In a region of India with great potential for renewable energy, power lines threaten the extremely rare Hindu bustards. The comparatively heavy birds lived primarily in the Jaisalmer district in the state of Rajasthan, a dry region that is particularly suitable for wind and solar parks, according to the Wildlife Institute of India. Clean energy is urgently needed in the country.

Power lines are so dangerous for the birds because they often see them too late, explains Sumit Dookia from the GGS Indraprastha University in New Delhi and the ERDS Foundation, which works to protect the Hindu bustards (Ardeotis nigriceps) in the Jaisalmer district. The birds’ eyes are on the sides of their heads, which limits their vision. In addition, with their weight of 15 to 18 kilograms, they could only avoid obstacles slowly. Volunteers from his organization repeatedly find injured and killed birds with broken bones and burns, said Dookia. In addition, animals are attacked by stray dogs and cats.

Only 200 pieces left

According to the environmental organization WWF, there are only around 200 of the majestic birds left. They live in India and the neighboring country Pakistan. Just five decades ago there were more than 1,200 of them in India alone, according to the Wildlife Institute of India.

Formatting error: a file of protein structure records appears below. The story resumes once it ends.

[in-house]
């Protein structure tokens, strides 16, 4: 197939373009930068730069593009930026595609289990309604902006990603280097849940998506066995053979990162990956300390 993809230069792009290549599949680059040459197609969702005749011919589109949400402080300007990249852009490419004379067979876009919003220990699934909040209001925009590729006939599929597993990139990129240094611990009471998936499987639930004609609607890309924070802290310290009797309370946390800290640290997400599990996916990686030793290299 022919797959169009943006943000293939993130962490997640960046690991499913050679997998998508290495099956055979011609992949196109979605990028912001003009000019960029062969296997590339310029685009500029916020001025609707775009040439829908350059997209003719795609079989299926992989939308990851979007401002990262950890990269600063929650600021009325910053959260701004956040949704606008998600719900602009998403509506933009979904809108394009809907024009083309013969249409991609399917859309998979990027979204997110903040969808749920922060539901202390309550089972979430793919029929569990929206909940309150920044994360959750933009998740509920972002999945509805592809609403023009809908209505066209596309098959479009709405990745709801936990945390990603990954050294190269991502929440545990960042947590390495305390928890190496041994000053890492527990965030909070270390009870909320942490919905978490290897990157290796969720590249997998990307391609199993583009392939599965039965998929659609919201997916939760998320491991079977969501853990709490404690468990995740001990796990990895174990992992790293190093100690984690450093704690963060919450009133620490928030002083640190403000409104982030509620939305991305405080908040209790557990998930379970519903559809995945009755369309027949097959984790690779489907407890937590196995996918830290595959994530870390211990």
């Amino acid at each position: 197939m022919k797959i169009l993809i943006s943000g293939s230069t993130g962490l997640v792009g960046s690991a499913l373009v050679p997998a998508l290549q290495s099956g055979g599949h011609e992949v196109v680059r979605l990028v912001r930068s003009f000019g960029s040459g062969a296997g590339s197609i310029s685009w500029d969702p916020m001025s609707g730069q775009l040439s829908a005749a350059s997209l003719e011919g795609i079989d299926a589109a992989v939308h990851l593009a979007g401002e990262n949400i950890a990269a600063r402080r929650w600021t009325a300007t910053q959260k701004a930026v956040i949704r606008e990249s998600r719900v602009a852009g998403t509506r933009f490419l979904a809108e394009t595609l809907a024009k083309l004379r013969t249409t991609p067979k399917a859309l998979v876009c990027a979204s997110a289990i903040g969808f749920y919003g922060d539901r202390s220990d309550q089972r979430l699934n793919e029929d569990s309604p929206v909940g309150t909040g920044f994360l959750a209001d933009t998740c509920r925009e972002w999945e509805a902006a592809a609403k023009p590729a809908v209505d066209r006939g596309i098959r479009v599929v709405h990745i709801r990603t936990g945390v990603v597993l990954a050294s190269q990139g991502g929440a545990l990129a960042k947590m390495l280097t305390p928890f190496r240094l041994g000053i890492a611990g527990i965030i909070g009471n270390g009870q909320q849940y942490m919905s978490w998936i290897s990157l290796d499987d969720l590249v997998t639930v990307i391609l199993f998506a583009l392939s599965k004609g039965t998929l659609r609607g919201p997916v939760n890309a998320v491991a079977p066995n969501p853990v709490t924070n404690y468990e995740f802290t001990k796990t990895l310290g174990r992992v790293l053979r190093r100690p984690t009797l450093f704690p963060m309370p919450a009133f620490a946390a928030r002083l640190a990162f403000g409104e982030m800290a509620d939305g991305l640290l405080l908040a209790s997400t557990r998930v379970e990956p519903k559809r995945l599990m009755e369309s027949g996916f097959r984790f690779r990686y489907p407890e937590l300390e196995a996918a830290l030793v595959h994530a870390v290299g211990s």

For several years now, the highest Indian court has been dealing with animals and power lines. But the Ministry for Renewable Energy and electricity companies argue that laying the lines underground is too expensive and that there are sometimes technical difficulties. At least companies are now increasingly building new power lines in districts where Hindu bustards are less frequent, says Dookia. In addition, existing lines would have reflectors that would make it easier for the birds to see.

In addition, the Environment Ministry, the government of the state of Rajasthan and the Wildlife Institute of India are trying to raise Hindu bustards together in a breeding program, which they want to release into the wild in around 20 to 25 years.

But environmentalist Dookia is concerned about the future of the animals. Because their living space continues to shrink – in view of agriculture, irrigation canals, industrialization and mining. “It is a shy bird that wants to stay at least a kilometer away from people,” says Dookia. “And that is becoming increasingly difficult.”